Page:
Wednesday Jun 29, 2005

I think I've developed a phobia

I've never liked dogs — that's just the way I feel. But I don't have any problem with people who keep their dogs responsibly. If someone keeps their dog leashed when it is off their property, and picks up the poop, then that's fine. I do get cross about dogs which cause a nuisance - ones that roam around the neighborhood pooping on people's front yards, or, to the point of this blog, hassling people going about their legitimate business. There are a number of roads I simply don't ride any more, because people have dogs that like to chase cyclists, and they don't keep them under control. It is not pleasant to have to either outrun a beast, or stop and face it down. I know some methods for dealing with dogs. For instance, saying "bad dog, go home" in a firm voice. I think that only works on dogs that are used to being controlled, but have got out accidentally. It certainly doesn't deter the repeat offenders. Then there is squirting with a water bottle, or a self-defense spray. I used to carry a pepper spray, but I seem to have misplaced it. In my experience water doesn't tend to do much. Finally, there's always stopping and putting the bike between me and the dog. Sometimes the dog only wants to chase, and won't do anything when it catches you — and you can fend it off with the bike if it has other ideas.

Unfortunately, about 18 months ago, I was chased by a dog while out riding, and the wretched thing caught me and bit me. It was more upsetting than actually dangerous - it barely broke the skin, and the bruise faded in a few days. The owners were right there (the dog was being transferred from car to house, and slipped its leash), and they assured me the dog had had all its vaccinations, so I didn't have to worry about rabies in this instance. Since then, I have been extremely cautious about dogs. If I see a large dog loose, I won't even go near it. I turn round and ride slowly away if it hasn't noticed me, or stop well away from it and wait for it to lose interest if it has. This seems to be a perfectly rational response to my experience, and nothing to worry about.

But this morning, I was riding along in our neighborhood, and a small yappy dog, possibly a corgi, jumped out from behind a hedge, and started chasing me. I freaked out, and started yelling at the top of my voice, and performing a Cipollini-like sprint to try to drop the little excresence. And I made a left at the end of the street without even looking. I could have been killed — but at the time it seemed like being hit by a truck was less of a concern than a 14" high dog catching up with me. Now I know the thing startled me, jumping out from under cover. But it seems like my reaction was way out of proportion to the actual threat. Phobic, in fact. Worrying.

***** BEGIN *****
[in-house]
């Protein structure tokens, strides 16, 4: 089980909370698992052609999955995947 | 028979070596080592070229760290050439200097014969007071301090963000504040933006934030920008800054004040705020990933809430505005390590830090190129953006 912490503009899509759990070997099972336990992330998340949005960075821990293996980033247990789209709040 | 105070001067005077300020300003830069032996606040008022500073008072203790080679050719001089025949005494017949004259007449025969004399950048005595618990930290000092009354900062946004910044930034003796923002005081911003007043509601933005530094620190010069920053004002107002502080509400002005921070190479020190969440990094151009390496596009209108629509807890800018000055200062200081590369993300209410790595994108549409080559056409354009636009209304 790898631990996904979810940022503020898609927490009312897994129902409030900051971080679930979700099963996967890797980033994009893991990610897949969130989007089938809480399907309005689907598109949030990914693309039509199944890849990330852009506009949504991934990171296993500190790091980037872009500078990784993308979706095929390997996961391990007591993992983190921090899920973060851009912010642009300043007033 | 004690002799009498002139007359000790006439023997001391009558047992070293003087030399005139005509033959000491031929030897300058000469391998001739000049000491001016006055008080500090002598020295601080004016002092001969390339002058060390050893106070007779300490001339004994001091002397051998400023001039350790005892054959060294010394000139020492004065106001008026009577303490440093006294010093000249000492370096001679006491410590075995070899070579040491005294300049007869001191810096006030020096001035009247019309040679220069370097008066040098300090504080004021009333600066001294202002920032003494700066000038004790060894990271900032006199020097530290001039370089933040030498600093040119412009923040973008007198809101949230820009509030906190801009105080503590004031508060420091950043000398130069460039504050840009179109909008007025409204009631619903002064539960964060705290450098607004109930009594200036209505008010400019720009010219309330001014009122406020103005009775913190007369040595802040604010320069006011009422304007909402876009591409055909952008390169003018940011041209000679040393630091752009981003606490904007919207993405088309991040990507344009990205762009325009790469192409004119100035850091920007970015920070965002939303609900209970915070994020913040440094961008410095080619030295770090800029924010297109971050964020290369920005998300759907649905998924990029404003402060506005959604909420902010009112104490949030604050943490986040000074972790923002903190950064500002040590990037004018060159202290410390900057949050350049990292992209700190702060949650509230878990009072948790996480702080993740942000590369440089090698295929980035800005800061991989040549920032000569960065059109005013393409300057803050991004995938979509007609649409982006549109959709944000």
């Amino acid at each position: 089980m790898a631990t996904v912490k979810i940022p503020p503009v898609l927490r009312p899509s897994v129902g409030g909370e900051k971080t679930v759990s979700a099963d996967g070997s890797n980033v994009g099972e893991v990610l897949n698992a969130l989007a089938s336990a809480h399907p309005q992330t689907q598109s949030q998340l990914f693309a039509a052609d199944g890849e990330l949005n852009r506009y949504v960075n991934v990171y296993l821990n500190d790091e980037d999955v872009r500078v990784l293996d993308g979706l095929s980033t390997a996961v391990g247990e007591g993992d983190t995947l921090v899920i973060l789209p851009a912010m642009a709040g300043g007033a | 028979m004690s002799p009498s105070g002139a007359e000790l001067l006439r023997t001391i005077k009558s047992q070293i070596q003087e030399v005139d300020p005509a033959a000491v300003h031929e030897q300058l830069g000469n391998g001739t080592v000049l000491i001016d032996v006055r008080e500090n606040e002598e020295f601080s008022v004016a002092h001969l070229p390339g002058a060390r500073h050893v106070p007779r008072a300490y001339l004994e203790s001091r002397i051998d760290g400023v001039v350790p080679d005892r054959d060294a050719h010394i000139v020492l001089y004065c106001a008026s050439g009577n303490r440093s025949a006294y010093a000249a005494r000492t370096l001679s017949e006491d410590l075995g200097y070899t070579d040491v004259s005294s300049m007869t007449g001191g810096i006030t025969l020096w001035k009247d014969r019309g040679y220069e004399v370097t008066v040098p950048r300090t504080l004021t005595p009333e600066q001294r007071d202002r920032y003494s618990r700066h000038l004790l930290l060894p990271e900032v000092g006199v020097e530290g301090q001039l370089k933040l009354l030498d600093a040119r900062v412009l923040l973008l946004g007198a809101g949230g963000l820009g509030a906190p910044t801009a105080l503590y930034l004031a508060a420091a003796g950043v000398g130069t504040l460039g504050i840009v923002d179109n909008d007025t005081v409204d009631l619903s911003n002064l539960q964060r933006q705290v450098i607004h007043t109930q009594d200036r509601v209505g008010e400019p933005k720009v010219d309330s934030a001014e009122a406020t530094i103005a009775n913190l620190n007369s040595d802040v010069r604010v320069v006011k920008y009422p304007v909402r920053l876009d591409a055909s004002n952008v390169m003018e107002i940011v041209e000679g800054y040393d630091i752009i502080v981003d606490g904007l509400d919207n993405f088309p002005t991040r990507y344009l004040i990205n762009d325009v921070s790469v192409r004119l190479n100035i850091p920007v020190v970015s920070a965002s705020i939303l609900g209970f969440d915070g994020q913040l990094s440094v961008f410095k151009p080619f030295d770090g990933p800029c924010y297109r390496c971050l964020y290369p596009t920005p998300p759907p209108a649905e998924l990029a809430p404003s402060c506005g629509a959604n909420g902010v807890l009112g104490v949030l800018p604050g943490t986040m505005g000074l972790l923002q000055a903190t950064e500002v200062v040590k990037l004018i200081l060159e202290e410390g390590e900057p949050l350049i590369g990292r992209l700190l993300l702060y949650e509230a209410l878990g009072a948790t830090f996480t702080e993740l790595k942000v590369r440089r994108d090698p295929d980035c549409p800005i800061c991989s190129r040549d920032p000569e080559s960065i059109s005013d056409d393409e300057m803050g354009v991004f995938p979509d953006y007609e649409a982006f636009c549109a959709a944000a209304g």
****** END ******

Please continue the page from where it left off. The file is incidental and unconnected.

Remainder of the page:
Incidentally, according to my gps that corgi can run at 19 mph. Pretty impressive for something with 6" long legs.

Tag:

Sunday Jun 26, 2005

Half-way through the year

It is the end of week 26, so I thought I'd review my stats for the year to date. I've been back to cycling seriously for three years now. The last two full years, I did 5200 and 5600 miles. I had hoped to do much more this year - maybe 7500 miles. But so far, I've only done 2636 miles. It seems unlikely that I'll make 7500, although not impossible. I should be able to get to 6 213.7 miles - 10000 km - which at least would be a nice round number.

I've spent about 176 hour riding, and climbed about 144000 feet. These figures don't include the first 25 days of the year, since I wasn't recording that data until I got my gps

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Tuesday Jun 21, 2005

Son of "Plastic Fantastic"

Earlier this year, I moved the bike Chris blogged about to "hot spare" status, and replaced it with a new bike. What did I get? Since I was so happy with the eight years of faithful service Plastic Fantastic gave me, and so underwhelmed by my previous attempt to replace it (see the banner image at the top of my blog), I went with the equivalent bike from Trek's current lineup. It is a Trek Madone 5.2 SL, with the Ultegra triple group. I did consider getting the 5.9 with the Dura Ace compact drive, but I need that 32" low gear to get up some of my favourite hills. I have about 2000 miles on the bike now, and I'm very happy with it.